iii. District of Columbia Invasion of Privacy Standard

Plaintiff asserts an invasion of privacy cause of action against WP Defendants. A false light invasion of privacy claim requires: "1) publicity 2) about a false statement, representation or imputation 3) understood to be of and concerning the plaintiff, and 4) which places the plaintiff in a false light that would be offensive to a reasonable person." Kitt v. Capital Concerts, Inc., 742 A.2d 856, 859 (D.C. 1999) (citing RESTATEMENT (SECOND) OF TORTS § 652E (1977)). These elements are "similar to those of a [defamation] claim," and where a plaintiff brings defamation and false light claims based on the same underlying allegations, "the claims will be analyzed in the same manner."*fn4 See Blodgett v. Univ. Club, 930 A.2d 210, 222--23 (D.C. 2007) (citation omitted).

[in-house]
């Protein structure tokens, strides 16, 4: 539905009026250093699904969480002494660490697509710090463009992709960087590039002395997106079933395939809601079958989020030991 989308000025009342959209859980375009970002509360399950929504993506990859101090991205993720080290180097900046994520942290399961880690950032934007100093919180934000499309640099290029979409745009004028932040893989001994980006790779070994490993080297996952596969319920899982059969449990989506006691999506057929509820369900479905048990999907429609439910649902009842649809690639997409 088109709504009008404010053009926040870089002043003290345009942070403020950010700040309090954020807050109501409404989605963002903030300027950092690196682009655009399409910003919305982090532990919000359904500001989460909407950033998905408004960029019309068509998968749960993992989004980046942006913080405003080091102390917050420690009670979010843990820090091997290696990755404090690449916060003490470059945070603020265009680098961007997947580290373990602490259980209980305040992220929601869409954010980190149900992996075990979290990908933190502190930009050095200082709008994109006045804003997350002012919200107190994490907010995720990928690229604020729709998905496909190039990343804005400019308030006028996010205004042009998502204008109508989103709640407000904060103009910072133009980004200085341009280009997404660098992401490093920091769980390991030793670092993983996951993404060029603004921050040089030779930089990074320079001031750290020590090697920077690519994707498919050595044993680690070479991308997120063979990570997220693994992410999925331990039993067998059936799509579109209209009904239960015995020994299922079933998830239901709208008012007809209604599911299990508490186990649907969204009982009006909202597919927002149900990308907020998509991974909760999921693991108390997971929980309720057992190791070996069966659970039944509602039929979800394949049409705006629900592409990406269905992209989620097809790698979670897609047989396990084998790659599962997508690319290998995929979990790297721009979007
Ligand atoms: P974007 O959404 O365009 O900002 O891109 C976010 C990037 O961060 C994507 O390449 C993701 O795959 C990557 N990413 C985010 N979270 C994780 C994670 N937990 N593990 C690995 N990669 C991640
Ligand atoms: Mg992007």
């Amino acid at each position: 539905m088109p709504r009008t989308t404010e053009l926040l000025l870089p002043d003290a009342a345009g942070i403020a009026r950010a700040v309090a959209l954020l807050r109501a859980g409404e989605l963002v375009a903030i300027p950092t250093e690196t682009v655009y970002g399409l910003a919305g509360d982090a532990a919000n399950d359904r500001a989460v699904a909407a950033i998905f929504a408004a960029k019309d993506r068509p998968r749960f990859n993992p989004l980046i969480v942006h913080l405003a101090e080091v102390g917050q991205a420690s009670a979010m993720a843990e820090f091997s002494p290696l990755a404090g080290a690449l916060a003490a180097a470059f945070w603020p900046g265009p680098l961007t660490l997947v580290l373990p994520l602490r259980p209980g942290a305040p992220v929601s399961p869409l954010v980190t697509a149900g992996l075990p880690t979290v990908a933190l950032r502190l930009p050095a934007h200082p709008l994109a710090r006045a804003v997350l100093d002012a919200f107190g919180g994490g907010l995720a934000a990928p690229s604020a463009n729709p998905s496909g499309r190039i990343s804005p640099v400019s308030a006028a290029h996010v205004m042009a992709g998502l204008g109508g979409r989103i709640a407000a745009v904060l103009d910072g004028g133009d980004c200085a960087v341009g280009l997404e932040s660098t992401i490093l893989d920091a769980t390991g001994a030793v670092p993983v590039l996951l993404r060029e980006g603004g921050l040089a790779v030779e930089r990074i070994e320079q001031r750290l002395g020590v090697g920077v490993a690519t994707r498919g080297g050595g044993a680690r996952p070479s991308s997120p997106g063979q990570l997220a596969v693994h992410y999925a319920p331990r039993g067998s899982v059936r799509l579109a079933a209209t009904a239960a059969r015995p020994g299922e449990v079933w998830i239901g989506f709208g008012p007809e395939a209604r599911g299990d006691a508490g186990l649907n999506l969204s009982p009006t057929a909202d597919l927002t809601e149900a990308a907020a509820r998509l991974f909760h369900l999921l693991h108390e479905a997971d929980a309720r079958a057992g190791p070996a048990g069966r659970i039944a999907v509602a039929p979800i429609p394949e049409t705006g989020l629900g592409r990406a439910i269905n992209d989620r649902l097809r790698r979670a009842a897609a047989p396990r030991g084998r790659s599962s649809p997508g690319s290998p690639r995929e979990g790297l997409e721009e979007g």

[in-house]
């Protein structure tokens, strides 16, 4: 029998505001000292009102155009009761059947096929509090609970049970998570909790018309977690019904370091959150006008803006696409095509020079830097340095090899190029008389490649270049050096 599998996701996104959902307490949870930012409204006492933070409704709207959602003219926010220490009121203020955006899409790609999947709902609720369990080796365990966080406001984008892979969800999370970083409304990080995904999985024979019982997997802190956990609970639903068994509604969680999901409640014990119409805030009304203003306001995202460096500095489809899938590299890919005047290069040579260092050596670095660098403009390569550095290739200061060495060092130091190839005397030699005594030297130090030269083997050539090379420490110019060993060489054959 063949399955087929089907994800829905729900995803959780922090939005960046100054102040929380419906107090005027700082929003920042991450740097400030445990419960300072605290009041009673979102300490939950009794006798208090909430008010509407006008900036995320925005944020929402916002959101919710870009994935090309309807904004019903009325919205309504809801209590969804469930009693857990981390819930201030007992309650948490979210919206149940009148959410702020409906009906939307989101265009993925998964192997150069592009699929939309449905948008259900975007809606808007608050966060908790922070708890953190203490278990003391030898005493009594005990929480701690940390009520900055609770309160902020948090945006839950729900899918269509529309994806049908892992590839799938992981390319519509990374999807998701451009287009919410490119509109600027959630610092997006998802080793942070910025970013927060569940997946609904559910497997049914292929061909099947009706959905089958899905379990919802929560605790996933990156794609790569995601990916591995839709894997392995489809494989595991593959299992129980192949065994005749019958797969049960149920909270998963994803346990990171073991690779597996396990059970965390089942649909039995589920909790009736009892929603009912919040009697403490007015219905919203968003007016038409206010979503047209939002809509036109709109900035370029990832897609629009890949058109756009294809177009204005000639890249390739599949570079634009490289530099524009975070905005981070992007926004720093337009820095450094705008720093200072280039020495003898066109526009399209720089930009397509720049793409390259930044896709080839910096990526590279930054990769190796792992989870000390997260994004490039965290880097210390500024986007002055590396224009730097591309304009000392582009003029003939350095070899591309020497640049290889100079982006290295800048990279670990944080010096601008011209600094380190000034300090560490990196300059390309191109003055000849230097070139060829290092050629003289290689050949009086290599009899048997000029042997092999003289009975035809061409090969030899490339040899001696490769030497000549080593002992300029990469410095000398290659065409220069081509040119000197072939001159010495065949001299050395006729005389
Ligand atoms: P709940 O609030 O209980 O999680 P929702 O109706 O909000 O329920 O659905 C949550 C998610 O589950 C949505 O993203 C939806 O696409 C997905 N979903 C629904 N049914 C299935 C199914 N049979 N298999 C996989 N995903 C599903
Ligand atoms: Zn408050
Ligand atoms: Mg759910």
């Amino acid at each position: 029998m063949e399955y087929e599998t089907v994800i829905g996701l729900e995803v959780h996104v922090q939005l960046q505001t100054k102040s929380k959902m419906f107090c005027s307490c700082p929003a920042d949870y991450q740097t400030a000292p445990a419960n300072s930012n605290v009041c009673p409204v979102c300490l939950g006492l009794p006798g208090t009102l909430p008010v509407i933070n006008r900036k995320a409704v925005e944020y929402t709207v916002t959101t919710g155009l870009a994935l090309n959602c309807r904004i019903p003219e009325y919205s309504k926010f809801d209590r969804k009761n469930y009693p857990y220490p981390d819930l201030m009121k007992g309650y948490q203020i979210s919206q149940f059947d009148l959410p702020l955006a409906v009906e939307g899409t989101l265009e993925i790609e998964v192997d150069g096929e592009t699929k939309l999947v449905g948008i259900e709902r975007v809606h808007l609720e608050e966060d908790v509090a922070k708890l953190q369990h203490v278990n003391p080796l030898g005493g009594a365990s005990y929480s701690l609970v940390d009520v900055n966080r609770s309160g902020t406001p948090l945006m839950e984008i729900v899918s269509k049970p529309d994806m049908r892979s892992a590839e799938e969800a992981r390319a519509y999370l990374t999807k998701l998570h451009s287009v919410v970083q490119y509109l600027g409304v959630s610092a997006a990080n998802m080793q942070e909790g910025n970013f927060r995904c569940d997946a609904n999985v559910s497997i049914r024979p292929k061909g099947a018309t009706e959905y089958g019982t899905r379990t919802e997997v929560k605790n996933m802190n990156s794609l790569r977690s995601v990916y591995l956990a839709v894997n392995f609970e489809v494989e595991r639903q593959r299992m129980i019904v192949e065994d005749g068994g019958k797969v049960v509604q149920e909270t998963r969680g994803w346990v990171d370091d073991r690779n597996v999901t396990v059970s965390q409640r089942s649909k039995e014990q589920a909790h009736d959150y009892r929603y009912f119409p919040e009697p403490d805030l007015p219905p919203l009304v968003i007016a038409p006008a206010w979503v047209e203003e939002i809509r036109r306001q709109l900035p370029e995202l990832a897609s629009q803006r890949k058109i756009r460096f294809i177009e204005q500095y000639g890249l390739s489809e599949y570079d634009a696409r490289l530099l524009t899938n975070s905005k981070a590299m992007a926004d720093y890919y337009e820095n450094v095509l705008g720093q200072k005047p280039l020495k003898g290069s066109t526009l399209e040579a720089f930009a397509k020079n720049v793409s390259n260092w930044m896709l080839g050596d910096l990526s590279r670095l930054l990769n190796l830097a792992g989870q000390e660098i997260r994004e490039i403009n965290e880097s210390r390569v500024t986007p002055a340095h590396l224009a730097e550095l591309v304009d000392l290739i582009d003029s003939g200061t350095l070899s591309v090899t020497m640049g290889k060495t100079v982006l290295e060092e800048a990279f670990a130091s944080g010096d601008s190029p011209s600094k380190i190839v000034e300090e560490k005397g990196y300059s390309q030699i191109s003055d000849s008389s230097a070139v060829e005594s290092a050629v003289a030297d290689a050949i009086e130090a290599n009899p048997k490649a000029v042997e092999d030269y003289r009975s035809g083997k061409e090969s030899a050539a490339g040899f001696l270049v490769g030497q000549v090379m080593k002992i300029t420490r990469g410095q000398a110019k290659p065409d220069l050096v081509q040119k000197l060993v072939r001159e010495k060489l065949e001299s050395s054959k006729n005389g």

2. WP Defendants Entitled to Summary Judgment on Libel Claim

As discussed below, the Court, taking special care to construe pro se plaintiff's filings liberally, finds that the evidence in this case, when viewed in a light most favorable to him, is such that no reasonable juror could find in plaintiff's favor on his libel claim against WP Defendants.

i. Truth as a Defense

The Court's analysis begins at the first element of defamation: a false and defamatory statement concerning the plaintiff. The Arlington County investigators' photographs conclusively establish that the Washington Post's statements regarding the premises' condition are substantially true.*fn5 (See Photographs, Ex. 4 to Mot. Summ. J.) If the stories contain any falsities related to the condo, they are merely minor inaccuracies that no reasonable fact-finder would consider material.